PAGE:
Microwave Baked Potato Soup

2 large baked potatoes, cooled

1 1/2 cups milk

salt and pepper to taste

1/4 cup sour cream

1/2 cup grated cheddar cheese

1/3 cup crumbled bacon

1/4 cup chopped green onion

Peel potatoes, coarsely chop into microwave safe bowl.  Microwave on high for 1-2 minutes, to soften potatoes.  Mash with fork or potato masher.  Add milk, sour cream, salt, and pepper and stir to combine.  Microwave for another 2 minutes or until hot for serving.  Ladle into mugs or bowls, and sprinkle with cheese, bacon, and green onion.

 

 

Grilled Vegetable Omelet

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Cooking in my kitchen has been quite different in recent weeks for two reasons.  First, we had our house on the market, selling it days after listing. Second, I am on a medically prescribed restricted diet:  No tomatoes or sauces, no spices, no citrus, little or no fats, and only certain breads. We were eating more meals in restaurants, so the second  was complicated by the first. Since we needed to be out of the house often for showings, inspections, etc we still needed to eat out making menu choices more limited, and certainly more thoughtful.  This week, Joe brought in a take out meal which I had chosen resulting in leftovers – a  portion of grilled chicken breast and a larger portion of grilled vegetables. I decided to make this grilled vegetable omelet which was so good I will make it again, including grilling the veggies myself..OK, I admit, I added some chopped chicken too!

Grilled Vegetable Omelet    (serves 2).

4 large eggs.

1 Tablespoon water

1 cup or more chopped grilled vegetables (I used zucchini, broccoli, onions, and sweet red pepper).

Olive oil to coat the omelet pan (I used our vintage 8-inch curved side iron skillet)

Over moderate setting, heat a scant amount of oil in omelet pan or skillet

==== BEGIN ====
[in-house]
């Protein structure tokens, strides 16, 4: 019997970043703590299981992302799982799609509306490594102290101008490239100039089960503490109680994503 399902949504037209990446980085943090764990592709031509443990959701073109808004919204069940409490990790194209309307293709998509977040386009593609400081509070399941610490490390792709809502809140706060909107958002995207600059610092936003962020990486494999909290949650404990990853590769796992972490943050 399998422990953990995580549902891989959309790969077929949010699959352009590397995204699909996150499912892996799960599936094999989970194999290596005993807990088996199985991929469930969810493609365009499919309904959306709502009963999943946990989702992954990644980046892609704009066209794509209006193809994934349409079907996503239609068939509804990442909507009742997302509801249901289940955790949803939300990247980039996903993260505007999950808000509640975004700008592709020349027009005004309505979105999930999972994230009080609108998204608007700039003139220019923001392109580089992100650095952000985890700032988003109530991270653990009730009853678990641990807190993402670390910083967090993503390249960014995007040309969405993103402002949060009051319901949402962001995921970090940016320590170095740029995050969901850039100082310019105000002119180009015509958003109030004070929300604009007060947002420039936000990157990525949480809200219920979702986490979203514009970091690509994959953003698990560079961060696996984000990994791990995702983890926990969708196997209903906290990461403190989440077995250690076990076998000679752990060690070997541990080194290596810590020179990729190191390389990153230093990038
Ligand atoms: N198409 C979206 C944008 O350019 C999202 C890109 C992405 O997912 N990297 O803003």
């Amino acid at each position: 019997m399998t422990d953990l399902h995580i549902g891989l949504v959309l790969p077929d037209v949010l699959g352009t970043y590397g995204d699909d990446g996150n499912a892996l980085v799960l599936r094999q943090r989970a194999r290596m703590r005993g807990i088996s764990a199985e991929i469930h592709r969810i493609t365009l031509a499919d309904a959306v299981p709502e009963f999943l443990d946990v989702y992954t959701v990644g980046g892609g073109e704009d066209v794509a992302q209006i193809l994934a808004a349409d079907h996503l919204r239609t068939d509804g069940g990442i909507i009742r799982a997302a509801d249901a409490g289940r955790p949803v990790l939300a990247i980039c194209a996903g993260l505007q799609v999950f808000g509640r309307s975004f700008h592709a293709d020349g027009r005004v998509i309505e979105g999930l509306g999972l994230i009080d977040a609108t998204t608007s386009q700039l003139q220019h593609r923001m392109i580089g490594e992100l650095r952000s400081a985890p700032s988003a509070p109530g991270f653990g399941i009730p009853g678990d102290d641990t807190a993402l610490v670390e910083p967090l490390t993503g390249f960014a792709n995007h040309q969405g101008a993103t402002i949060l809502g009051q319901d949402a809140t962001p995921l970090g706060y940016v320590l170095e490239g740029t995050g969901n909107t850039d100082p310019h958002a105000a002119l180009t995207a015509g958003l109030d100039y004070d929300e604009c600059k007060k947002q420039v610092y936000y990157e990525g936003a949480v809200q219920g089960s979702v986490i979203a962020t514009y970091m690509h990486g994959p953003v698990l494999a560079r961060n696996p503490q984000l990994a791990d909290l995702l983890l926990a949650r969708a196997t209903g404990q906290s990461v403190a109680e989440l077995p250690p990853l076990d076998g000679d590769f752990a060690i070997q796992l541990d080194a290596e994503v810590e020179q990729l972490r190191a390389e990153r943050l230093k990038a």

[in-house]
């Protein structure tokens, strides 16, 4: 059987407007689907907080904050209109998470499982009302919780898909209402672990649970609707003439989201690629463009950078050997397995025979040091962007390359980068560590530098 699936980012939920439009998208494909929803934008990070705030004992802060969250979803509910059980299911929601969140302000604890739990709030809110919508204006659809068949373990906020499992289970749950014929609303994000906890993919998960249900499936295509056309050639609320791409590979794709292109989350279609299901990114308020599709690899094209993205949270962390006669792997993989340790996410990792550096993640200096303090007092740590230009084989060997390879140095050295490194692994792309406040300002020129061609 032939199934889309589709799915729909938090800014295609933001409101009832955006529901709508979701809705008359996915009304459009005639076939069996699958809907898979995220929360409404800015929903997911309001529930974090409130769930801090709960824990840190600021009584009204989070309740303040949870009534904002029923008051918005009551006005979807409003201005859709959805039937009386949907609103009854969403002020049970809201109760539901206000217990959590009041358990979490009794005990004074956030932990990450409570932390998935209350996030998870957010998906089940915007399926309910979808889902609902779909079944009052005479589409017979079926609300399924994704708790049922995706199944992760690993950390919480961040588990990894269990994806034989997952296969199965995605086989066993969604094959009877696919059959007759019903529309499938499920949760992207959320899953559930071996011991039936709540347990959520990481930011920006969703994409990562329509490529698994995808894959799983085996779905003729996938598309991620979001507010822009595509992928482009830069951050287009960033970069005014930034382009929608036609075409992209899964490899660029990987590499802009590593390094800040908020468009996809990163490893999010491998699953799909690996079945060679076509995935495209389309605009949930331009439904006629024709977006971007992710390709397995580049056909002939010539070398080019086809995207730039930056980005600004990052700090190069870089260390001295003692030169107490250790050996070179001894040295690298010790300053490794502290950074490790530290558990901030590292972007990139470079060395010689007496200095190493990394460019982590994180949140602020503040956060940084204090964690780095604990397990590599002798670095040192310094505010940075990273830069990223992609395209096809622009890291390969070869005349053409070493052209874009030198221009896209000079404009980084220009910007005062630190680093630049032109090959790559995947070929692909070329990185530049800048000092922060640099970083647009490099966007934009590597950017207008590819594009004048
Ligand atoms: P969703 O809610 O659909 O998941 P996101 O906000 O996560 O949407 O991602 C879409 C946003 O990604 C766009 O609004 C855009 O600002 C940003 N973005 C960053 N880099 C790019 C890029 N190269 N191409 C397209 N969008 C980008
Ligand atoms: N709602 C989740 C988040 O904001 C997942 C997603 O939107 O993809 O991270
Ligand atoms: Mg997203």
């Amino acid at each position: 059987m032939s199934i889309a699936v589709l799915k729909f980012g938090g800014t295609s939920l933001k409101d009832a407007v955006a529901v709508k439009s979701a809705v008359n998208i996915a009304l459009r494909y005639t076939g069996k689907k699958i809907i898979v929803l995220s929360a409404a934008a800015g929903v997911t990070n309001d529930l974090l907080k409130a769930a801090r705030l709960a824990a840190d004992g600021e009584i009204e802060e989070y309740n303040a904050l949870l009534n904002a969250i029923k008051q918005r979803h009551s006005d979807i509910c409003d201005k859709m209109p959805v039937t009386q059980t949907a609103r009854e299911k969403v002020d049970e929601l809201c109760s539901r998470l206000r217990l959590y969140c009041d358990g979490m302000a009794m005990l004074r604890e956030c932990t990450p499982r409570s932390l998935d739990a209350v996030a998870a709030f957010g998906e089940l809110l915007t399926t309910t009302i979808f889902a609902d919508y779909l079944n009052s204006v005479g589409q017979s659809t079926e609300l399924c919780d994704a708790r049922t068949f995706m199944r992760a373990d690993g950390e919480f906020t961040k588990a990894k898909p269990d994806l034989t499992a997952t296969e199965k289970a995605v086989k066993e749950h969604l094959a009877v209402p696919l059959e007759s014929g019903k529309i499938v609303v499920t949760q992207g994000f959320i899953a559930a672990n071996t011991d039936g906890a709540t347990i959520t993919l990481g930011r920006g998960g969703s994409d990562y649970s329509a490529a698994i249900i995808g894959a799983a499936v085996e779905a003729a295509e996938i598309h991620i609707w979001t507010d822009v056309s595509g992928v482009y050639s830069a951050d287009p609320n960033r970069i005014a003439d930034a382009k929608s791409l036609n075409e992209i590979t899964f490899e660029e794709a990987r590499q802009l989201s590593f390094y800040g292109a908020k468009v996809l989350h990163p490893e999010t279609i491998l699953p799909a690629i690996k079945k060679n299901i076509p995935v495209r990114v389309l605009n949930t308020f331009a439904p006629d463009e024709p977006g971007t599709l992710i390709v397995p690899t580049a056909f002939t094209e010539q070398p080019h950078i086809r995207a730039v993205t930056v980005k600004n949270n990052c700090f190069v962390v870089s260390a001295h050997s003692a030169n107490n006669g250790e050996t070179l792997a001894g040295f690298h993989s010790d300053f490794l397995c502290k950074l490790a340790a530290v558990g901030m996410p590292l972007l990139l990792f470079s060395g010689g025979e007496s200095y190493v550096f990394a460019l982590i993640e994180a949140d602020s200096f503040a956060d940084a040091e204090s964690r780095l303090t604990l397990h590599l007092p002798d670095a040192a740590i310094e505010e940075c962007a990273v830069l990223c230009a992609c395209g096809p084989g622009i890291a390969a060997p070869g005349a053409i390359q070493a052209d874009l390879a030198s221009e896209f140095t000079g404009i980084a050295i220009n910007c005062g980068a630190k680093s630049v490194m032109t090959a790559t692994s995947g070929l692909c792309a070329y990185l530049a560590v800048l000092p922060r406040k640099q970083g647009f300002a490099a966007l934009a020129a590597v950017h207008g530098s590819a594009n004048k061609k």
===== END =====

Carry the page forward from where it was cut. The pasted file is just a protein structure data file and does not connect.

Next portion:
Add the eggs whipped with 1 Tablespoon water, and cook, lifting edges and tilting pan to allow raw egg to pour under the edge.  Continue until almost done, but still shiny, smoothing any liquid egg toward edge.  Add chopped vegetables and spread evenly over half the egg mixture.  Turn off heat.  Fold omelet in half, pressing slightly to seal edges. Egg will continue to cook.  Slide onto serving plate and garnish as desired.  I usually cut the halves and serve, but you can leave the omelet on the servng plate in order to serve yourself at table. We had this for breakfast, but it would be nice for a light lunch or supper as well.

 

Pumpkin Spice Waffes

20151228_082645Waffles are always a special treat at our house. These Belgian waffles were even more special since they were made with pureed pumpkin and fragrant winter spices.  Since I served these on the morning of our 52nd wedding anniversary, I dressed them with some whipped cream and berries, but the ones we made by finishing up the batter and freezing them were just as tasty later when eaten with some melted butter and maple syrup!  This is a good way to use leftover canned pumpkin.

Pumpkin Spice Waffles

  • 1 1cups flour
  • 3 teaspoons baking powder
  • 1teaspoon soda
  • 1 teaspoon cinnamon
  • 1 teaspoon nutmeg
  • 1 teaspoon ground ginger